Judith Butler showing how hegemonic power structures are intrinsic totalities in the theoretical conception of... oh, I give up. (Target Presse Agentur Gmbh/Getty Images)

September 10, 2021   5 mins

Judith Butler, the doyenne of what is known as “theory”, is back in the discourse thanks to a Guardian interview, in which they (for it is they not she, inevitably) described, with unusual directness, people who acknowledge there are two sexes (i.e. 100% of humanity) as “fascists”. They is famous for writing thoughts on gender and culture which have all the light, straightforward readability of the users’ manual for a nuclear reactor. They’s prose makes Dominic Cummings’s blog look like AA Milne. And they is one of those soi-disant feminists who, rather surprisingly, claims to believe that women don’t actually exist.  

They’s most renowned sentence, which won the 1998 Bad Writing competition in the journal Philosophy & Literature, runs as follows:

“The move from a structuralist account in which capital is understood to structure social relations in relatively homologous ways to a view of hegemony in which power relations are subject to repetition, convergence, and rearticulation brought the question of temporality into the thinking of structure, and marked a shift from a form of Althusserian theory that takes structural totalities as theoretical objects to one in which the insights into the contingent possibility of structure inaugurate a renewed conception of hegemony as bound up with the contingent sites and strategies of the rearticulation of power.”

It is a glorious racket, and you can’t help admiring it. I like to picture Judith as a snake-oil purveyor on a travelling show in the days of the pioneering Wild West, sat in the wagon after the sell, in a box-coat and a tall hat, lighting a cigar with a ten-dollar bill and having a good chuckle with the missus at the dumb rubes in the crowd. “Honey pie, those bozos sucked it up!” There’s something very funny about seeing bourgeois idiots being taken for schmucks and grandly fleeced. “Good for you gal!” you want to shout. 

If this were only a few bottles of liniment sold to a few stooges it would have a roguish charm. But with the explosion of higher education and of social media, these laughable ideas are increasingly seeping out into wider society.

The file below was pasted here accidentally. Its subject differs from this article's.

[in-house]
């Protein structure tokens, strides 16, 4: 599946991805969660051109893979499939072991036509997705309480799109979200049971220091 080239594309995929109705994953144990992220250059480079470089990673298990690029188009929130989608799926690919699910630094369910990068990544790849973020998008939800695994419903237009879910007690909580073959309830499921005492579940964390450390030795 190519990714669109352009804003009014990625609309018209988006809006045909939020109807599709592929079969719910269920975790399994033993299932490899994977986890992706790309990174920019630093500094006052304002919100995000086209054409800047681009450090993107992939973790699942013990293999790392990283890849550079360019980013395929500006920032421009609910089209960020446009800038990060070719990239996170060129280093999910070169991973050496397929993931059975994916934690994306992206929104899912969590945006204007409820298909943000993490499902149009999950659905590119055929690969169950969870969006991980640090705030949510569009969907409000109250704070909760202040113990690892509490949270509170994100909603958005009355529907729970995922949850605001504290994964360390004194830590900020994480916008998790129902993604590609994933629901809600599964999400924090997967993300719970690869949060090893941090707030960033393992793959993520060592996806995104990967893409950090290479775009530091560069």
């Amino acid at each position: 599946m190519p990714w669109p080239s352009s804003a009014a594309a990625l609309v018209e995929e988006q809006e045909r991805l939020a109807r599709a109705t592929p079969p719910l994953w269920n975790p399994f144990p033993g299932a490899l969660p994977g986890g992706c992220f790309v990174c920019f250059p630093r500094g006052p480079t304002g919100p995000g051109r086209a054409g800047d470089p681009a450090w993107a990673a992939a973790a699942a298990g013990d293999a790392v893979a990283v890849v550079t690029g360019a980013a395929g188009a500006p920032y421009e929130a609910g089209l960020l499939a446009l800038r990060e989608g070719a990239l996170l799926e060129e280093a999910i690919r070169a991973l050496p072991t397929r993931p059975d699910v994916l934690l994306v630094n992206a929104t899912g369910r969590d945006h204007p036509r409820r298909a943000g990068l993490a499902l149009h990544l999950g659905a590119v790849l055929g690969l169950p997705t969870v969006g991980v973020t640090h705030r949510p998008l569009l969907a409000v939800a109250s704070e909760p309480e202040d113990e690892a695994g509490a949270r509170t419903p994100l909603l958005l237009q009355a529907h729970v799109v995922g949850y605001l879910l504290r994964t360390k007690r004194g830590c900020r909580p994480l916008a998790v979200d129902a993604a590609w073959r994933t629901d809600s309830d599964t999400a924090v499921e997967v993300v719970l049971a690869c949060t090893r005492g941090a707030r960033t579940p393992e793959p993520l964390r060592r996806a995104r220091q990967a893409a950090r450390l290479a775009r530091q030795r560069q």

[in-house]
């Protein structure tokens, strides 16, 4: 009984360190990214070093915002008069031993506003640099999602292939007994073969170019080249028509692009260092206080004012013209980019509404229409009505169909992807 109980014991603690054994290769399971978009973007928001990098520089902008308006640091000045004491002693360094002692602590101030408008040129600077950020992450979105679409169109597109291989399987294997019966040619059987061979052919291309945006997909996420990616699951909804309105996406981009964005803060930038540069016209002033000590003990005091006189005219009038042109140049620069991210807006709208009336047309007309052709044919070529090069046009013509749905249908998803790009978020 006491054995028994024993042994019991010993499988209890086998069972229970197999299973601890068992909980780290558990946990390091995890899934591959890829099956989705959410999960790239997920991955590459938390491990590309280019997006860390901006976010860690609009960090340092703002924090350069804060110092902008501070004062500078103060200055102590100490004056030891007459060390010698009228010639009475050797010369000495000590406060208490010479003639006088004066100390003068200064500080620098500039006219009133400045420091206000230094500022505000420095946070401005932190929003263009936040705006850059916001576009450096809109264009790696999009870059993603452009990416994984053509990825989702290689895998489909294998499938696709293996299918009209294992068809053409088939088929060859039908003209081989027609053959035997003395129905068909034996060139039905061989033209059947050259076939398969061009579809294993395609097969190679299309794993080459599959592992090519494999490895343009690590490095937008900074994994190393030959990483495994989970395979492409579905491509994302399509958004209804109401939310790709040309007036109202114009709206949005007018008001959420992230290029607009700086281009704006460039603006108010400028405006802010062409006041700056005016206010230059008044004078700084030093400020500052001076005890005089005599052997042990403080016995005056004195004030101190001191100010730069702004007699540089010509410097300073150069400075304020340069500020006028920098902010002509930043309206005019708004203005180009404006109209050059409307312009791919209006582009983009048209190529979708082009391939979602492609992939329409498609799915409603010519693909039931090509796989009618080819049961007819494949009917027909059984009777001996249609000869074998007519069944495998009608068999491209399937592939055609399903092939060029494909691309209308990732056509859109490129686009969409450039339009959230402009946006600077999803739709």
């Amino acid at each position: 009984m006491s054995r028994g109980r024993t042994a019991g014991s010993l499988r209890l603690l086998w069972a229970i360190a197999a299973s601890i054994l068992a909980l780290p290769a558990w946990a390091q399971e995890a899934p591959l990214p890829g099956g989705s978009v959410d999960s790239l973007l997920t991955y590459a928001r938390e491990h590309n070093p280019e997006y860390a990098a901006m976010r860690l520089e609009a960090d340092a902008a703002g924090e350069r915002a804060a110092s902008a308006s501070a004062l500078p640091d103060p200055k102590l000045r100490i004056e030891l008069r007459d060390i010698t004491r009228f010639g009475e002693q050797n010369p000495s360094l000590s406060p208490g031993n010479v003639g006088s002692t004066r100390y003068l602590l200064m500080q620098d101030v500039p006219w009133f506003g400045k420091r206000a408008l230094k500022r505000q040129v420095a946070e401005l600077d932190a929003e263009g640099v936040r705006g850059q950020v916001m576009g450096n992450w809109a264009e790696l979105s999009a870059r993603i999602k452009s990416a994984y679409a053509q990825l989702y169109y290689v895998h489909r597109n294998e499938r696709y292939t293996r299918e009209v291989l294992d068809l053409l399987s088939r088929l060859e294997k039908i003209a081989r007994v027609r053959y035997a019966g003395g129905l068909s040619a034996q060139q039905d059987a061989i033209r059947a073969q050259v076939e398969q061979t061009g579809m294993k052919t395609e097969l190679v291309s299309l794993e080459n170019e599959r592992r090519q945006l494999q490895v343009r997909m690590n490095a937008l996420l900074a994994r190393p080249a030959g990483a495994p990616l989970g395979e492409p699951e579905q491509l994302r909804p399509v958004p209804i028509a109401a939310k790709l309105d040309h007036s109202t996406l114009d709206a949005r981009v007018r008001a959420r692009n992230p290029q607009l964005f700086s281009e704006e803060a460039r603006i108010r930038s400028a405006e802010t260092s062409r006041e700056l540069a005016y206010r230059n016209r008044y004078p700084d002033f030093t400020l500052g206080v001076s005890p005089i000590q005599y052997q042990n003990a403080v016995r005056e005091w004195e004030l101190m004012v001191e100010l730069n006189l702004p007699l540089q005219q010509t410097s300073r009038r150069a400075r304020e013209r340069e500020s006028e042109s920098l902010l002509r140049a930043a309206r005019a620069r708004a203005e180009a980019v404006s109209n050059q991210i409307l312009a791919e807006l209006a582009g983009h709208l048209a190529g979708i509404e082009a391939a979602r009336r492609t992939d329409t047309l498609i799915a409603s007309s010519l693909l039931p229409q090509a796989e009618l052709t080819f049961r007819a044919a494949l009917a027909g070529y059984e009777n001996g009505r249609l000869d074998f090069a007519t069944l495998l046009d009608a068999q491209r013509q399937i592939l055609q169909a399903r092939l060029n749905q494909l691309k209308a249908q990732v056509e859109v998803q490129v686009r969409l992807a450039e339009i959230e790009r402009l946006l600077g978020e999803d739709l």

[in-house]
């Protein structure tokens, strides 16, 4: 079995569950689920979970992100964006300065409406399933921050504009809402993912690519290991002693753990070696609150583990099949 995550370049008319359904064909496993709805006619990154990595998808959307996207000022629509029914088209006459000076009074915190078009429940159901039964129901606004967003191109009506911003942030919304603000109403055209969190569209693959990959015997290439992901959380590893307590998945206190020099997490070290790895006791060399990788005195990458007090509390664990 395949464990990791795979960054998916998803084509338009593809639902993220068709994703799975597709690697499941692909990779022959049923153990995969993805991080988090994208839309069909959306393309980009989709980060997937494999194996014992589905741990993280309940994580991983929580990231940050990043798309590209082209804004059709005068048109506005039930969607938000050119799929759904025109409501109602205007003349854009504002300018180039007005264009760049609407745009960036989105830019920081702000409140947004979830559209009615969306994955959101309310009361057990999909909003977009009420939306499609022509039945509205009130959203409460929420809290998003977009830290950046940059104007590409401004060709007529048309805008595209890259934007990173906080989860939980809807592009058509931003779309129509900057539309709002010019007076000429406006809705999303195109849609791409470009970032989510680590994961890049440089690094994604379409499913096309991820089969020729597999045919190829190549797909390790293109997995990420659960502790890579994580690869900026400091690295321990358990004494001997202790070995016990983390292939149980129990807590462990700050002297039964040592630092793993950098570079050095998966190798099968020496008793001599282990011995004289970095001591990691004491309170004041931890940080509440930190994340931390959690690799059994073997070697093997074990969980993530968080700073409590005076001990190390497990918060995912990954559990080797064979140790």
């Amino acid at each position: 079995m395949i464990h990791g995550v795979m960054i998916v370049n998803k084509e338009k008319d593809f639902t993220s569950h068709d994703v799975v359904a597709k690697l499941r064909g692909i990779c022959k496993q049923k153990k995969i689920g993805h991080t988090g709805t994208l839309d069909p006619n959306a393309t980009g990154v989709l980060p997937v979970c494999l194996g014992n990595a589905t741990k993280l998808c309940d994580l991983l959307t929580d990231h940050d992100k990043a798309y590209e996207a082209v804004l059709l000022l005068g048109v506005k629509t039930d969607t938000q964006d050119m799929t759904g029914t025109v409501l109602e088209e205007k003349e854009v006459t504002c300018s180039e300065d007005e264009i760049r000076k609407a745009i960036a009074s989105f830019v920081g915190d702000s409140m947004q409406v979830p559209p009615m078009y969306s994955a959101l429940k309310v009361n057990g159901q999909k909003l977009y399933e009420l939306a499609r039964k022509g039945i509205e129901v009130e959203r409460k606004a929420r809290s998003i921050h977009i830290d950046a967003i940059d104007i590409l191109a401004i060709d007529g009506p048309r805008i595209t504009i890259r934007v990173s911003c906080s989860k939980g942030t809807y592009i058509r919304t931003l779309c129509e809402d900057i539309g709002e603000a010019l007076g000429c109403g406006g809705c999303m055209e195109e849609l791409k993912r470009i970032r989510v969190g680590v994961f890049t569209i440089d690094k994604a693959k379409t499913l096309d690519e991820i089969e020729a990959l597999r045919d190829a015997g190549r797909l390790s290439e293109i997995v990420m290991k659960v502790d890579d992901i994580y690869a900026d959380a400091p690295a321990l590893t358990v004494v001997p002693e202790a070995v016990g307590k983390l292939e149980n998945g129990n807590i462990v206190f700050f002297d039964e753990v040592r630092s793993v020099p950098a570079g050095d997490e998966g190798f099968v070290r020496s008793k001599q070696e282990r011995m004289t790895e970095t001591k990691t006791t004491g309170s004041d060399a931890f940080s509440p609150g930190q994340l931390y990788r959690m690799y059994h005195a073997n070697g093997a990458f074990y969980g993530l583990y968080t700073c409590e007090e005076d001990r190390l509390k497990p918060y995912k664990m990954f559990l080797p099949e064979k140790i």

Judith is the undisputed master of the form, but such specious claptrap is a game anyone can play. 

Let’s have a go. You take a social phenomenon or a piece of art (high or low, that doesn’t matter) and subject it to theory. To pluck a random, recent example let’s take current hit BBC drama Vigil. We might say that in its depiction of a female detective investigating a murder mystery on a submarine that it posits interiority citationally as a partial détournement of the ideological power structures of the late-capitalist ideations of guilt and innocence. 

Thanks to my university days — thirty long years ago now, but already riddled with this stuff, which goes back a lot longer than people think — I can spew this out. Once you’ve grasped the basics, it’s easy. 

The difference is that back in 1992, when I’d completed my dissertation on gender norms in Carry On Loving (1970) and got my 2:1, I emerged into the real world with real people in it, and didn’t have to think about this trash again apart from as an amusing memory shared with fellow sufferers. 

No such luck for the graduate of 2021, who will find the mainstream media and the arts awash with theory jargon such as “lived experience”, “intersectionality” and “equity”. 

Theory stems from the deconstruction popularised, if that’s the word, in European academia in the middle of the last century — taking social conventions and art to bits to see how they work (which is something Aristotle was doing two thousand years ago, to be fair). It can be very interesting to see how ideas operate, particularly in the then under-examined and comparatively new mass popular culture. The differences in taboos and hierarchies across cultures are fascinating. And abstract, unfamiliar concepts can obviously be hard to convey and to understand.